Federal Update: Senator Franken and Senator Klobuchar introduce bills to combat the cost of higher education

Several bills have been introduced in the past few weeks that would help students with the high cost of education. Senator Al Franken, who is a member of the Senate Education Committee and Senator Amy Klobuchar have been at the forefront of pushing an agenda for college affordability at the federal level. 

Senator Franken has reintroduced college affordability bills to help students and families avoid debt by giving them better information about the true cost of college. These bills are designed to help college students avoid sticker shock and insurmountable debt.

Net Price Calculator Improvement Act

The Net Price Calculator Improvement Act would improve the effectiveness of and access to net price calculators—tools that provide students with early, individualized estimates of higher education costs and financial aid figures before they decide where to apply.  The bill would require schools to put their calculators on webpages where students and families are likely to look for cost and admissions information. The Net Price Calculator Improvement Act also would authorize the Department of Education to develop a “universal calculator” that lets students answer a standard set of financial and academic questions to get cost estimates from many schools so they can better compare costs across institutions.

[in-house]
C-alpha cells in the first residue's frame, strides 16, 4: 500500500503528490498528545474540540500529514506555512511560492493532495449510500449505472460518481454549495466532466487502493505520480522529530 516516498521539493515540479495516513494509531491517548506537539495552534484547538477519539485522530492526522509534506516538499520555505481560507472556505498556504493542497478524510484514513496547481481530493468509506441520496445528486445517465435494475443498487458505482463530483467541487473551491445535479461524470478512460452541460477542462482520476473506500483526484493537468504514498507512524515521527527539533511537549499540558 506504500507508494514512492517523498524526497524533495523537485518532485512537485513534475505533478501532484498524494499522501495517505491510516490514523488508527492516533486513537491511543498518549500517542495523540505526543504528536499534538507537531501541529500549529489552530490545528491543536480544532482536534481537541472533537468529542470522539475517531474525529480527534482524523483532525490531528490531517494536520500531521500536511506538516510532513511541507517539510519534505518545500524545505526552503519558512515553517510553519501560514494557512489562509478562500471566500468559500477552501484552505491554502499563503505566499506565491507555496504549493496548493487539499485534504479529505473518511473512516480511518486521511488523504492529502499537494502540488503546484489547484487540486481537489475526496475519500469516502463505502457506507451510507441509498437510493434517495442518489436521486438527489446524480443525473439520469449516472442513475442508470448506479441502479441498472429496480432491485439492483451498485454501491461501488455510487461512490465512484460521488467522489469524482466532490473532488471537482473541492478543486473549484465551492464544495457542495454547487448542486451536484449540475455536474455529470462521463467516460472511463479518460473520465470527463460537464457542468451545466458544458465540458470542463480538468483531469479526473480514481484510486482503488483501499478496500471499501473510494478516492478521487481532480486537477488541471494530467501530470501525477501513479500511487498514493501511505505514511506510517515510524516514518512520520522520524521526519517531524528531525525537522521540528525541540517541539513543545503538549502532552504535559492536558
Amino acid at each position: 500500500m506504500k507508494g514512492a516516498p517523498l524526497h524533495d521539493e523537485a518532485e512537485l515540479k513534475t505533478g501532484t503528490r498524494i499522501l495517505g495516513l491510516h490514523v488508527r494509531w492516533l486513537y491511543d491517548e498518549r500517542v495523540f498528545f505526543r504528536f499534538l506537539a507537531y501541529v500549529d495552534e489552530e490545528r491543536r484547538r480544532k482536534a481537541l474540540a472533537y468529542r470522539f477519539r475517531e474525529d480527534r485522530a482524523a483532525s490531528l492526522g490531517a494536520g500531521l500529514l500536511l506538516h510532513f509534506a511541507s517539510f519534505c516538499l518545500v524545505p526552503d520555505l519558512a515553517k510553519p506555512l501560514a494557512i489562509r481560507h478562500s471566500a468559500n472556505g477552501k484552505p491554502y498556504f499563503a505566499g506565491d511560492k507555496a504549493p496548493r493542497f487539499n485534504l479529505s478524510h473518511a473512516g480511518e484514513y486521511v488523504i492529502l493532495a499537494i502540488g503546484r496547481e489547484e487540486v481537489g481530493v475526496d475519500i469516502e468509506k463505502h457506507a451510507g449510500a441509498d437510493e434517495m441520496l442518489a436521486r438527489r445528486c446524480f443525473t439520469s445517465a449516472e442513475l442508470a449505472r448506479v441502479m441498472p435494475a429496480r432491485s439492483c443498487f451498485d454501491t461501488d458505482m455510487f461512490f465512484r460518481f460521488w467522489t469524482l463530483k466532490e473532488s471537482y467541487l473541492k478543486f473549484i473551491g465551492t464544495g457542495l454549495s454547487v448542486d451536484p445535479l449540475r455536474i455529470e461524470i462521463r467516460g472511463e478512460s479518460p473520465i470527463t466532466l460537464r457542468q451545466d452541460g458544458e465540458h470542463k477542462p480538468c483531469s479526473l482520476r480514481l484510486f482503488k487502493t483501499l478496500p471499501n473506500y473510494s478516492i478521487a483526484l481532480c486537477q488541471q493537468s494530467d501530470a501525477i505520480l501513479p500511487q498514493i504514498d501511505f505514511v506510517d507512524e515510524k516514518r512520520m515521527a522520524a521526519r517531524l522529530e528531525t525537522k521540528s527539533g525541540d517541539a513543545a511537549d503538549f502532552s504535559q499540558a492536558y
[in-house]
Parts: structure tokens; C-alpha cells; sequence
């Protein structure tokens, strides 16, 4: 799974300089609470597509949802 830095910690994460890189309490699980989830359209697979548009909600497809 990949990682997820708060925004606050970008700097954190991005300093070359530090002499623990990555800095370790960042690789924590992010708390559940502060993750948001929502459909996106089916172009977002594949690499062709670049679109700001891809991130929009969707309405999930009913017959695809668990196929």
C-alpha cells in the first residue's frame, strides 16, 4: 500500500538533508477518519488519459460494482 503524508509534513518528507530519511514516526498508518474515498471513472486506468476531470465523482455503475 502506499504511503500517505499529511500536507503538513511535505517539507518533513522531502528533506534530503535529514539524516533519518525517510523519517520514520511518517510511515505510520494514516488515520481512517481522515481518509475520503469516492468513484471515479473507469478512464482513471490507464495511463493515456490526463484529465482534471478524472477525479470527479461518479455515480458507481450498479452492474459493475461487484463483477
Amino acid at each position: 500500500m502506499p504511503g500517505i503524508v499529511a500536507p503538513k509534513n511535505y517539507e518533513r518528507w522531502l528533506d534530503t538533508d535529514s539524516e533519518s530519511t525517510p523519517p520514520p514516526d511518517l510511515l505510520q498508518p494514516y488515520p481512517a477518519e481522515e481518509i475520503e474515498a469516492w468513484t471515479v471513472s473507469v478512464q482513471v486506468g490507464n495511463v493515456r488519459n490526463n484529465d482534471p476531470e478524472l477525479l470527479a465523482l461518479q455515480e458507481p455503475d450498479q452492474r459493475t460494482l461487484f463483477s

Understanding the True Cost of College Act

The Understanding the True Cost of College Act would create a universal financial aid award letter so that students could easily compare financial aid packages between schools.  It would clarify what financial aid families will receive from a school and create standard terms for the aid offered so that students could accurately compare offers from different schools. Right now, schools do not use standard definitions or names for different types of aid, so students and families often report having difficulty figuring out the differences between grant aid—which does not need to be repaid—and student loans, which do need to be repaid.

Minnesota students and families are finding it more and more difficult to pay for college, and that’s why I’m working so hard on this issue. Part of the problem is that students often don’t have a clear picture of how much their education is going to actually cost them, and often don’t fully understand what schools they can and cannot afford. Our bipartisan bills will increase the transparency of college costs and provide students and families with a better estimate of what they will need to earn, borrow, or save to attend the best school for them.
— Senator Franken

Fairness for Struggling Students Act

The Fairness for Struggling Students Act, was also introduced by Senator Franken and it would once again allow privately issued student loans to be discharged in bankruptcy, giving them the same treatment as nearly all other forms of private unsecured debt.

Outstanding student loan debt currently stands at $1.4 trillion – more than double what it was in 2008. Balances of student loans have surpassed both auto loans and credit cards, making student loan debt the nation’s largest form of consumer debt outside of mortgages. Private student loans have been particularly burdensome on students, as these loans often have higher interest rates and fewer consumer protections than federal student loans. A law Congress enacted in 2005 gave these private student loans protected status in bankruptcy, which means students struggling to repay these high-cost loans will be burdened with them for life.